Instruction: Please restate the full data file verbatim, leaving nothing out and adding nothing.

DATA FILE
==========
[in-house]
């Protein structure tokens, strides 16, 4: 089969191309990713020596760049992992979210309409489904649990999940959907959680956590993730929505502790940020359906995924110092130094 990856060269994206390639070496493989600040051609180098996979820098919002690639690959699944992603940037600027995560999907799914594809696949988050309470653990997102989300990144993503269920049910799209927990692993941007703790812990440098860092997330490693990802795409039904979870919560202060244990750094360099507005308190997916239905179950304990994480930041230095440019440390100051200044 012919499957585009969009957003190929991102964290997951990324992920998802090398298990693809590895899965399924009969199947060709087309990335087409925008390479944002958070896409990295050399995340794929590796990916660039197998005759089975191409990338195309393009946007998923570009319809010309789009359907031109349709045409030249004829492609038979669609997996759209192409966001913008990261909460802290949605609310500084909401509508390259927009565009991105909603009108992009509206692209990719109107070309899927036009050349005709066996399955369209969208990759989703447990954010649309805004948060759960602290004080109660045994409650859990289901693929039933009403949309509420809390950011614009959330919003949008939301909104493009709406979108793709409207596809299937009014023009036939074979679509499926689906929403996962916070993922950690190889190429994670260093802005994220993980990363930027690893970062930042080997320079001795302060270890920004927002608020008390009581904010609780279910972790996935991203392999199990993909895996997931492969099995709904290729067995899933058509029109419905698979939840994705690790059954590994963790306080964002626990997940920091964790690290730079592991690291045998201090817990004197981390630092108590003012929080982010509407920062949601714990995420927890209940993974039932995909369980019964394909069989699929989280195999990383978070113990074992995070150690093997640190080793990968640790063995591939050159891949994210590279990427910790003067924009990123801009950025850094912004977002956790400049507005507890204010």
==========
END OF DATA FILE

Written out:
[in-house]
């Protein structure tokens, strides 16, 4: 089969191309990713020596760049992992979210309409489904649990999940959907959680956590993730929505502790940020359906995924110092130094 990856060269994206390639070496493989600040051609180098996979820098919002690639690959699944992603940037600027995560999907799914594809696949988050309470653990997102989300990144993503269920049910799209927990692993941007703790812990440098860092997330490693990802795409039904979870919560202060244990750094360099507005308190997916239905179950304990994480930041230095440019440390100051200044 012919499957585009969009957003190929991102964290997951990324992920998802090398298990693809590895899965399924009969199947060709087309990335087409925008390479944002958070896409990295050399995340794929590796990916660039197998005759089975191409990338195309393009946007998923570009319809010309789009359907031109349709045409030249004829492609038979669609997996759209192409966001913008990261909460802290949605609310500084909401509508390259927009565009991105909603009108992009509206692209990719109107070309899927036009050349005709066996399955369209969208990759989703447990954010649309805004948060759960602290004080109660045994409650859990289901693929039933009403949309509420809390950011614009959330919003949008939301909104493009709406979108793709409207596809299937009014023009036939074979679509499926689906929403996962916070993922950690190889190429994670260093802005994220993980990363930027690893970062930042080997320079001795302060270890920004927002608020008390009581904010609780279910972790996935991203392999199990993909895996997931492969099995709904290729067995899933058509029109419905698979939840994705690790059954590994963790306080964002626990997940920091964790690290730079592991690291045998201090817990004197981390630092108590003012929080982010509407920062949601714990995420927890209940993974039932995909369980019964394909069989699929989280195999990383978070113990074992995070150690093997640190080793990968640790063995591939050159891949994210590279990427910790003067924009990123801009950025850094912004977002956790400049507005507890204010």